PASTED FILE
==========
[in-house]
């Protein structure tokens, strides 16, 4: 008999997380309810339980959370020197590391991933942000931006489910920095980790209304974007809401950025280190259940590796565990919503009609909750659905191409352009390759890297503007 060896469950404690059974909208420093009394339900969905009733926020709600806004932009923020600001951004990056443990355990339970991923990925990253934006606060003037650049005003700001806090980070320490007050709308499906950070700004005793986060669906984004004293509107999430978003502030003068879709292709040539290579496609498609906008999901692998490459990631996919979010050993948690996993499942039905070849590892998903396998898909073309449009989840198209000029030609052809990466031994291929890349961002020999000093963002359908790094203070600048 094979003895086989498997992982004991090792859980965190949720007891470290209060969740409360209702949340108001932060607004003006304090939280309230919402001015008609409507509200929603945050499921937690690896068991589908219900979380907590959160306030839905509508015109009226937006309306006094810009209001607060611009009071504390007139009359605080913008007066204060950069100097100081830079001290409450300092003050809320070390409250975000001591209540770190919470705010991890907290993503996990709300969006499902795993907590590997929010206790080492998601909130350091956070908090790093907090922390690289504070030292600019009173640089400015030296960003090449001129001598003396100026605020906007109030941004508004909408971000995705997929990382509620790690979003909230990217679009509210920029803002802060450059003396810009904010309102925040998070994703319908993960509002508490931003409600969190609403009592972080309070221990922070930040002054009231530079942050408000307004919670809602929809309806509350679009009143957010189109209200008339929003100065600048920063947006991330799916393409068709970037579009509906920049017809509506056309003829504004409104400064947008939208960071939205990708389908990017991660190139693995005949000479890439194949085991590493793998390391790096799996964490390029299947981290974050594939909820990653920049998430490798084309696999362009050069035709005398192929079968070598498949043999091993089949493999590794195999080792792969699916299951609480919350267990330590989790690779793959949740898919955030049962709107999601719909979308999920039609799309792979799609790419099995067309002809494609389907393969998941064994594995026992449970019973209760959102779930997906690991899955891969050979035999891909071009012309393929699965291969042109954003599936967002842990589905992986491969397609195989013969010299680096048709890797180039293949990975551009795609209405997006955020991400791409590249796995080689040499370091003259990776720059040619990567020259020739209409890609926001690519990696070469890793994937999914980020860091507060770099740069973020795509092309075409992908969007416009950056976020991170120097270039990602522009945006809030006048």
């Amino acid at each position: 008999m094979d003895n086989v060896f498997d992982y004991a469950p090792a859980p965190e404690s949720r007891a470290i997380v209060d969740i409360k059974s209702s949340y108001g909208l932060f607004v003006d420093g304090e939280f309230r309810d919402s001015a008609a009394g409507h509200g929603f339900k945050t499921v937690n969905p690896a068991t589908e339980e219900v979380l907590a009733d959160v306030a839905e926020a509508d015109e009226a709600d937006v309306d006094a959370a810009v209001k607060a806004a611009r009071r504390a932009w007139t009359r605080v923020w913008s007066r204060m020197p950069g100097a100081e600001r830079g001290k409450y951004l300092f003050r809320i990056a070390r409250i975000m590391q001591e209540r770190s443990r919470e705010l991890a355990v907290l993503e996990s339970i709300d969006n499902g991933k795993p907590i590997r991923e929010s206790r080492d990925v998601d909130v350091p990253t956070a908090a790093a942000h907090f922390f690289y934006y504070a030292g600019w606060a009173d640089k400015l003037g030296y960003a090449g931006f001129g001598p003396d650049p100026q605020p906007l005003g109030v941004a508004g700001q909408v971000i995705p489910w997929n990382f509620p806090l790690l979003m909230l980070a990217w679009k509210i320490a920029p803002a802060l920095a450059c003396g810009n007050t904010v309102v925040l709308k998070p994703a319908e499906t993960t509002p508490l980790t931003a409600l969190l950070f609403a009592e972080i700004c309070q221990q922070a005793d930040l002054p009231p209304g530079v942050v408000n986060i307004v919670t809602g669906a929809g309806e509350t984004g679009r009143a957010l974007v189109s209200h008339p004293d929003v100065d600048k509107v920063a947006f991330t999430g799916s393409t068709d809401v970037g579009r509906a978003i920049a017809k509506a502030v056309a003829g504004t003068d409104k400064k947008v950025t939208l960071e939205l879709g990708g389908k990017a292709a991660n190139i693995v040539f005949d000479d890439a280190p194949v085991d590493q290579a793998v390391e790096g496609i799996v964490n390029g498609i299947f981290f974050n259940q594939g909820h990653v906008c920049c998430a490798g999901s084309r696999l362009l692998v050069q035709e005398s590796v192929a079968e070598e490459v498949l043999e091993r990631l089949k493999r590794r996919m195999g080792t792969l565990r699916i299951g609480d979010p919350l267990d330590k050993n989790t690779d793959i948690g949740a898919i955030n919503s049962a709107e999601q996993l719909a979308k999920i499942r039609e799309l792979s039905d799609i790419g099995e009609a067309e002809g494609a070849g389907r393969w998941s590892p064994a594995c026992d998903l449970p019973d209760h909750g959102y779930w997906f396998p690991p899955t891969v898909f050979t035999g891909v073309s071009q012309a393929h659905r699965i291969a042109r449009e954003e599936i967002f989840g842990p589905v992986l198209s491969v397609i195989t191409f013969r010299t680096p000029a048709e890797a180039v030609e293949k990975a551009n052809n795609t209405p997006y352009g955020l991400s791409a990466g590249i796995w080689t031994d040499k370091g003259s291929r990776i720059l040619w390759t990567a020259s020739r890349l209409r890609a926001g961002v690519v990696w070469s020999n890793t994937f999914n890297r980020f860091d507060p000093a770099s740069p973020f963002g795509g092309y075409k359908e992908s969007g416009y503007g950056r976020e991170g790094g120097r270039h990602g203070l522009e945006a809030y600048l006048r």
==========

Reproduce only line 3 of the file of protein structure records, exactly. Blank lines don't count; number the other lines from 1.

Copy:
């Amino acid at each position: 008999m094979d003895n086989v060896f498997d992982y004991a469950p090792a859980p965190e404690s949720r007891a470290i997380v209060d969740i409360k059974s209702s949340y108001g909208l932060f607004v003006d420093g304090e939280f309230r309810d919402s001015a008609a009394g409507h509200g929603f339900k945050t499921v937690n969905p690896a068991t589908e339980e219900v979380l907590a009733d959160v306030a839905e926020a509508d015109e009226a709600d937006v309306d006094a959370a810009v209001k607060a806004a611009r009071r504390a932009w007139t009359r605080v923020w913008s007066r204060m020197p950069g100097a100081e600001r830079g001290k409450y951004l300092f003050r809320i990056a070390r409250i975000m590391q001591e209540r770190s443990r919470e705010l991890a355990v907290l993503e996990s339970i709300d969006n499902g991933k795993p907590i590997r991923e929010s206790r080492d990925v998601d909130v350091p990253t956070a908090a790093a942000h907090f922390f690289y934006y504070a030292g600019w606060a009173d640089k400015l003037g030296y960003a090449g931006f001129g001598p003396d650049p100026q605020p906007l005003g109030v941004a508004g700001q909408v971000i995705p489910w997929n990382f509620p806090l790690l979003m909230l980070a990217w679009k509210i320490a920029p803002a802060l920095a450059c003396g810009n007050t904010v309102v925040l709308k998070p994703a319908e499906t993960t509002p508490l980790t931003a409600l969190l950070f609403a009592e972080i700004c309070q221990q922070a005793d930040l002054p009231p209304g530079v942050v408000n986060i307004v919670t809602g669906a929809g309806e509350t984004g679009r009143a957010l974007v189109s209200h008339p004293d929003v100065d600048k509107v920063a947006f991330t999430g799916s393409t068709d809401v970037g579009r509906a978003i920049a017809k509506a502030v056309a003829g504004t003068d409104k400064k947008v950025t939208l960071e939205l879709g990708g389908k990017a292709a991660n190139i693995v040539f005949d000479d890439a280190p194949v085991d590493q290579a793998v390391e790096g496609i799996v964490n390029g498609i299947f981290f974050n259940q594939g909820h990653v906008c920049c998430a490798g999901s084309r696999l362009l692998v050069q035709e005398s590796v192929a079968e070598e490459v498949l043999e091993r990631l089949k493999r590794r996919m195999g080792t792969l565990r699916i299951g609480d979010p919350l267990d330590k050993n989790t690779d793959i948690g949740a898919i955030n919503s049962a709107e999601q996993l719909a979308k999920i499942r039609e799309l792979s039905d799609i790419g099995e009609a067309e002809g494609a070849g389907r393969w998941s590892p064994a594995c026992d998903l449970p019973d209760h909750g959102y779930w997906f396998p690991p899955t891969v898909f050979t035999g891909v073309s071009q012309a393929h659905r699965i291969a042109r449009e954003e599936i967002f989840g842990p589905v992986l198209s491969v397609i195989t191409f013969r010299t680096p000029a048709e890797a180039v030609e293949k990975a551009n052809n795609t209405p997006y352009g955020l991400s791409a990466g590249i796995w080689t031994d040499k370091g003259s291929r990776i720059l040619w390759t990567a020259s020739r890349l209409r890609a926001g961002v690519v990696w070469s020999n890793t994937f999914n890297r980020f860091d507060p000093a770099s740069p973020f963002g795509g092309y075409k359908e992908s969007g416009y503007g950056r976020e991170g790094g120097r270039h990602g203070l522009e945006a809030y600048l006048r």